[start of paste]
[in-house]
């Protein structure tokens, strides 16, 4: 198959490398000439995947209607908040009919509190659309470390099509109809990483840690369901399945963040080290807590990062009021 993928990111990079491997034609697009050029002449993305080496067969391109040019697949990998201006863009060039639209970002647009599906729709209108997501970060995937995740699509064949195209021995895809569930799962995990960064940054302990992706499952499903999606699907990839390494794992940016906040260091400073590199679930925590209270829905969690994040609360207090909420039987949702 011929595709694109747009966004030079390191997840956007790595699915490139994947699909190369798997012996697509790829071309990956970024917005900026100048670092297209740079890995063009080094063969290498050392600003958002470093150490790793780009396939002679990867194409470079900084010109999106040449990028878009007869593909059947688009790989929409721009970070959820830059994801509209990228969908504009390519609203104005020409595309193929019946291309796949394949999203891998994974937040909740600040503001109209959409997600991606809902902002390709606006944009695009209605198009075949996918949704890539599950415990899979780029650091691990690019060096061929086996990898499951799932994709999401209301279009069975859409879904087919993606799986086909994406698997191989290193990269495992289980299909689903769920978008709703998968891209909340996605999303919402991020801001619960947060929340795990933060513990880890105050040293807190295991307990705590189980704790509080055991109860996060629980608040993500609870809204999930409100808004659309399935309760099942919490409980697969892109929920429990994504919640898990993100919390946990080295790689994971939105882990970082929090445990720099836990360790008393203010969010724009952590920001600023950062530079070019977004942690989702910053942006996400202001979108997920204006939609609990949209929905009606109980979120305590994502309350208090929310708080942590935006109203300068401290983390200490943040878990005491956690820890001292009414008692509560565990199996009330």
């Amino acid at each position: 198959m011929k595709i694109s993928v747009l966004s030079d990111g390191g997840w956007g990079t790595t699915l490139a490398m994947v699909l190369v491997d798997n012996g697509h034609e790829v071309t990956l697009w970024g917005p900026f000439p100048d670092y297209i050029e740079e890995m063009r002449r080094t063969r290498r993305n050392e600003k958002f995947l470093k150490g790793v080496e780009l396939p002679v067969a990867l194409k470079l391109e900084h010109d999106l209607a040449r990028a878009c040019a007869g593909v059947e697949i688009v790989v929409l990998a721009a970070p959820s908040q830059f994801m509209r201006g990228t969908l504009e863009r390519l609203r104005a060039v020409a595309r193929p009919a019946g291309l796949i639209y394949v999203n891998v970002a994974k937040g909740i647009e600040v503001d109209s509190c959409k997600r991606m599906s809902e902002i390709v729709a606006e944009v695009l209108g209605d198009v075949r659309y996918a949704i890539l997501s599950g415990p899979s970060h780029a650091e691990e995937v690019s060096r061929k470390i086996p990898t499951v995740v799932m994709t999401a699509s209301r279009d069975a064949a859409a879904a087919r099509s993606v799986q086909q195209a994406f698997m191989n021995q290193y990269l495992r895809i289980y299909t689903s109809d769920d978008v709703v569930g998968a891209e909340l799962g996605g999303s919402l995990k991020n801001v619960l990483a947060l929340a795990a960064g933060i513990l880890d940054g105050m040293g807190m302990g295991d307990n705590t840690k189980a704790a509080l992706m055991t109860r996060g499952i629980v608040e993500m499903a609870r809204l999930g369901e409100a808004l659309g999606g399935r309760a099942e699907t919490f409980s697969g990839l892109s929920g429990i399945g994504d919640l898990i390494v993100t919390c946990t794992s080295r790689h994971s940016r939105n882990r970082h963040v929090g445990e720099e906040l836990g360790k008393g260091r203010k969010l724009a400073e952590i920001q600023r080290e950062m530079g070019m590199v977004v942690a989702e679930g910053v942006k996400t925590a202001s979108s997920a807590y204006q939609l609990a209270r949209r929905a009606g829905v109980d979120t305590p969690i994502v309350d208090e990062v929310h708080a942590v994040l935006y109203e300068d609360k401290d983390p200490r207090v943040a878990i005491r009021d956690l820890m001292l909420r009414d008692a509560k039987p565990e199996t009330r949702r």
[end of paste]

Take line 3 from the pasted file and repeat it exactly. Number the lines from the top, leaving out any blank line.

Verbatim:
């Amino acid at each position: 198959m011929k595709i694109s993928v747009l966004s030079d990111g390191g997840w956007g990079t790595t699915l490139a490398m994947v699909l190369v491997d798997n012996g697509h034609e790829v071309t990956l697009w970024g917005p900026f000439p100048d670092y297209i050029e740079e890995m063009r002449r080094t063969r290498r993305n050392e600003k958002f995947l470093k150490g790793v080496e780009l396939p002679v067969a990867l194409k470079l391109e900084h010109d999106l209607a040449r990028a878009c040019a007869g593909v059947e697949i688009v790989v929409l990998a721009a970070p959820s908040q830059f994801m509209r201006g990228t969908l504009e863009r390519l609203r104005a060039v020409a595309r193929p009919a019946g291309l796949i639209y394949v999203n891998v970002a994974k937040g909740i647009e600040v503001d109209s509190c959409k997600r991606m599906s809902e902002i390709v729709a606006e944009v695009l209108g209605d198009v075949r659309y996918a949704i890539l997501s599950g415990p899979s970060h780029a650091e691990e995937v690019s060096r061929k470390i086996p990898t499951v995740v799932m994709t999401a699509s209301r279009d069975a064949a859409a879904a087919r099509s993606v799986q086909q195209a994406f698997m191989n021995q290193y990269l495992r895809i289980y299909t689903s109809d769920d978008v709703v569930g998968a891209e909340l799962g996605g999303s919402l995990k991020n801001v619960l990483a947060l929340a795990a960064g933060i513990l880890d940054g105050m040293g807190m302990g295991d307990n705590t840690k189980a704790a509080l992706m055991t109860r996060g499952i629980v608040e993500m499903a609870r809204l999930g369901e409100a808004l659309g999606g399935r309760a099942e699907t919490f409980s697969g990839l892109s929920g429990i399945g994504d919640l898990i390494v993100t919390c946990t794992s080295r790689h994971s940016r939105n882990r970082h963040v929090g445990e720099e906040l836990g360790k008393g260091r203010k969010l724009a400073e952590i920001q600023r080290e950062m530079g070019m590199v977004v942690a989702e679930g910053v942006k996400t925590a202001s979108s997920a807590y204006q939609l609990a209270r949209r929905a009606g829905v109980d979120t305590p969690i994502v309350d208090e990062v929310h708080a942590v994040l935006y109203e300068d609360k401290d983390p200490r207090v943040a878990i005491r009021d956690l820890m001292l909420r009414d008692a509560k039987p565990e199996t009330r949702r």